Which cells does HIV infect?

LOUIS J. KAWALEK ljk at welchlink.uoregon.edu
Sun Apr 9 14:12:18 EST 1995

On Mon, 3 Apr 1995, Christopher J. Savoie wrote:

> Dear Lou,
> Why cooldn't CD8's be infected?  They are all derived from CD4+
> thymocytes (double positives) which are known to be the MOST infected
> compartment in the thymus of SCID/HU mice infected with HIV?

	I can't say that they couldn't.  My assumption was as follows:

	Let's assume that a virus infects a double positive cell in the 
thymus.  The virus incroporates its genetic material into that of the 
host cell.  The host cell subsequently undergoes genetic rearrangement, 
turning it into an exclusively CD4+ or CD8+ cell.  I always assumed that 
the viral genome was removed at this point, because the host cell didn't 
know where to put it.  Now the cell becomes a clean CD4+ OR CD8+ cell.  
Now if the cell were exposed to the virus, only the CD4+ cells would be 

> It seems rather silly to suggest that CD8's which are derived 
> from CD4's would be UNINFECTED.

	Here's a question.  We have demonstrated infection of CD4+ 
cells.  There has probably been demonstration of infected double positive 
cells.  Has there ever been demonstration of exclusively CD8+ cells?  If 
there had been, I think your theory would be proven.  If not, why not?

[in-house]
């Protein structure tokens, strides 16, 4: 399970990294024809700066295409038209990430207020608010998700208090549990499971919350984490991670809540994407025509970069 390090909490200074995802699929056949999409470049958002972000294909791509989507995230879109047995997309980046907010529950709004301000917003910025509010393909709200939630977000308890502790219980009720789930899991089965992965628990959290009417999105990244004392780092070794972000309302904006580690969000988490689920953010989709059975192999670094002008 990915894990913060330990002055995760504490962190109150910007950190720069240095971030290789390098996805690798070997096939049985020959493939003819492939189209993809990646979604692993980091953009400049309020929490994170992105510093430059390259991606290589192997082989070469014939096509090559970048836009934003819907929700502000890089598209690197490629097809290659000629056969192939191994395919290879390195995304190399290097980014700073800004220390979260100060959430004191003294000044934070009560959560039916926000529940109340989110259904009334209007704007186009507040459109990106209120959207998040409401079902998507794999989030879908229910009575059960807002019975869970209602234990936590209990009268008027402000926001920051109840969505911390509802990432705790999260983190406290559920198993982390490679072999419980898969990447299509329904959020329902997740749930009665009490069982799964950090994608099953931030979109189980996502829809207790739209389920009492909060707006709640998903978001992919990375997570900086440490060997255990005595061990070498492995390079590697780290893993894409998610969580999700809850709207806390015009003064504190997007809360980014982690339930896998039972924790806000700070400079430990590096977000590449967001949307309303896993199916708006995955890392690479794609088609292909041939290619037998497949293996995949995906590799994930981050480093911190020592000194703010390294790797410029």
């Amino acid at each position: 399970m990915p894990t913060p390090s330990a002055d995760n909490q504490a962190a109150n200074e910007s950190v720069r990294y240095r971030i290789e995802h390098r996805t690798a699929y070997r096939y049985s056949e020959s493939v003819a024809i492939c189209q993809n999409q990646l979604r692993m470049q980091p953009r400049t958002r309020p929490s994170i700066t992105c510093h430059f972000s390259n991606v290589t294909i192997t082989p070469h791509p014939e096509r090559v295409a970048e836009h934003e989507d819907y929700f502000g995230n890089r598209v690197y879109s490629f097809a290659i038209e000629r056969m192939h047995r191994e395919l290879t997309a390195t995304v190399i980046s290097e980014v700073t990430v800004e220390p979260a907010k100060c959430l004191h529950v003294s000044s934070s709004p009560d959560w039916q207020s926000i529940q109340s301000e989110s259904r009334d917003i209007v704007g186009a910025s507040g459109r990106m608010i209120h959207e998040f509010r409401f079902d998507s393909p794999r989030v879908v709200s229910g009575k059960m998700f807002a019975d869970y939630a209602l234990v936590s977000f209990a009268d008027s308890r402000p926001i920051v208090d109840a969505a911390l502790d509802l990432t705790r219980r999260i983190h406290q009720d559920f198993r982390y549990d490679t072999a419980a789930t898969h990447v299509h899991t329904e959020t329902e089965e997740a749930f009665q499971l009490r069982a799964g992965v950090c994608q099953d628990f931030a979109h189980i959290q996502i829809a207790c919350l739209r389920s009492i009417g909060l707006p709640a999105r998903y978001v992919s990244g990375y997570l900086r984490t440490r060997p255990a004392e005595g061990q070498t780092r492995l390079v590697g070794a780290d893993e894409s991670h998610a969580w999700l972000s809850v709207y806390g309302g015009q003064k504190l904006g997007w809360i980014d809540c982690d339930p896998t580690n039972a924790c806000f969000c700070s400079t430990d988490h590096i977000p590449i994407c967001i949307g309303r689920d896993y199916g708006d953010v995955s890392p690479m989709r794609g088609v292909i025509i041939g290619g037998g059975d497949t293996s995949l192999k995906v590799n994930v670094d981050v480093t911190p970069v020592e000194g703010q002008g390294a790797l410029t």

Is the virus cleared during rearrangement, or is there another theory?  
Or is it that no one thought to look?

> But that's OK...most others assume the same at present.  Because they
> think that the thymus goes on an early retirement after puberty...The
> CD4 folks have so many research dollars tied up in studying CD4 cells
> that they never really look at the CD8's, which control viral disease
> progression.  The CD8 folks see the CD8's as the unaffected saviors
> in the battle against disease progression, not as targets themselves.  

	Hardly.  I am quite aware of the role of both CD4+ and CD8+ 
cells.  In my previous post, I mentioned the interdependence of the two 
types.  I just figured we'd have identified exclusively CD8+ cells 
infected with HIV if your theory held true(and if these had been 
identified, I'd have thought it would have stirred up an initial 
controversy over whether our understanding of how the virus infects cells 
is correct...until someone thought of your answer).

> CD4 and CD8 researchers tend to be mutually exclusive
> groups in immunology/virology.  And they've convinced each other
> that the CD8's are doing just fine until they suddenly drop dead
> at the onset of AIDS.

	I don't think they ever just drop dead at the onset of AIDS.  
More than likely, as older cells reach senesence, there are no newer, 
younger cells being generated due to lack of stimulation, which is a 
direct result of the infection of the CD4+ cells(since these provide that 


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